A Message from the Editorial Board
In this crazy political season of seismic ruptures in the fabric of society—“law and order” vying with “revolution,” “traditional values” with the need for “social change,” and debates raging all around us as to whether “black lives,” “blue lives,” or “all lives” matter—labels threaten to tear us apart. The issues of social justice and race are hardly new to American society. In this third issue of Vistas & Byways, we remind ourselves that the political is inseparable from our most personal stories.
Chillicothe, Ohio – 1954
- In the rainforest of the Amazon lurks the Creature from the Black Lagoon. The web-footed monster is emerging out of murky waters to kidnap the human woman he loves. All the kids in the Royal Theater at the corner of Fourth and Paint Streets—the black children segregated on the left and the white kids filling up the middle and right side—are screaming in unison. Margaret Ann—seated on the left—has paid her ten cent admission price, but can barely bring herself to peek out between her fingers at the unfolding horror. What chance does the young and beautiful Julie Adams have against the inexorable approach of the Gill Man?
Chicago, Illinois – August 1968
- In the aftermath of the assassinations of Martin Luther King Jr. and Robert Kennedy and with growing protests against the Vietnam War, the City of Chicago is under siege. In sweltering summer heat, tempers are flaring both inside and outside the Democratic National Convention. Chicago police, army regulars and Illinois National Guardsmen are in a pitched battle with Hippies, Yippies and SDSers. “We worry about them putting acid in the water,” confides one Chicago police officer. Meanwhile, far from the Convention Hall, in a relatively quiet open courtyard area dubbed “Little Prague,” a young woman’s friends are checking out “Little Prague” and “Roast the Pigs” T-shirts. Charlene leaves her friends in search of food. As she descends some steps “into a bunker designed to protect against some encroaching battle,” her “acid-eyes” are confronted with base and terrifying emotions. How will she respond?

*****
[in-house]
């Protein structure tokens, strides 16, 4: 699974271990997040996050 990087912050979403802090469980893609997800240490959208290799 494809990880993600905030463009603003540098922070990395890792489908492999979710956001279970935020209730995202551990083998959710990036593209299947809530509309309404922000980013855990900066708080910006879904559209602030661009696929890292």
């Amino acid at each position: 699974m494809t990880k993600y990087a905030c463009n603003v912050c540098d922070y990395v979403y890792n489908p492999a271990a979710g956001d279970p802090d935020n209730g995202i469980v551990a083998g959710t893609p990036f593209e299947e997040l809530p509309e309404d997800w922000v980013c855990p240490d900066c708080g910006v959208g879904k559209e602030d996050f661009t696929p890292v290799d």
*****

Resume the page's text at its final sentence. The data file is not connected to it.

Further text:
Chicago, Illinois – Early 1970s
- On a bitterly cold late March morning on the Westside of the same city, a newly minted Ph.D., Judy Goddess, has been invited by the Reverend Earnest Jones to speak at a Sunday Service as an advocate for the poor and neglected of Chicago’s Public Schools. The all-black church, I Am That I Am, is located between two dilapidated homes without windows or front doors on a street of burnt-out buildings. The parishioners of the unheated, one-room church wait expectantly for “Sister Judy, come to lead us to the truth,” as she makes her way to the pulpit. Will she find the power within herself to express the full measure of her righteous indignation at the injustice and evil in the schools?
These stories may be found in the Table of Contents, respectively, as “Creature from the Black Lagoon” by Margaret Liddell; “Another Side of the Convention (Chicago, August 1968)” by Charlene Anderson; and “Oatmeal and Contact Paper: My Educational Journey” by Judy Goddess.
The first part of Judy’s piece, “Adventures in School Breakfastland,” relates her efforts while she served as Education Director of the Midwest Regional Office of the American Friends Service Committee to address the estimated 250,000 children who came to school hungry each day. Margaret’s poem, “Southern School: An Object Poem,” is another object lesson in just how deeply humiliating systemic racism can be. In “Immigration, a Fable,” Charlene offers us an offbeat and whimsical tale on perhaps the most divisive issue of the current political season. Finally, in “Siege at City Hall,” Mary Hunt, one of eleven new contributors to our magazine, investigates a political battle closer to home: the Stoneson Brothers versus San Francisco State in 1947.
In case you’ve had your fill of politics, our third issue offers a wide variety of poetry, fiction and nonfiction by authors new and old; we continue our regular features, V&B Forum, Inside OLLI and Bay Area Stew; and our Visual Arts section. We encourage your comments to authors and artists in the space provided after each selection.
If we may be permitted a brief peek behind the curtain, we confess our enterprise is kept afloat by a small group of volunteers putting in long hours. You will better understand our motivation as you encounter the quality of what we are offering. But if we are to keep publishing, we need help from our local OLLI community, especially on our Web and Publicity teams. Please click on the provided link to see how you can join us.
We’re looking forward to continuing to offer Vistas & Byways as a vehicle of expression for your creativity.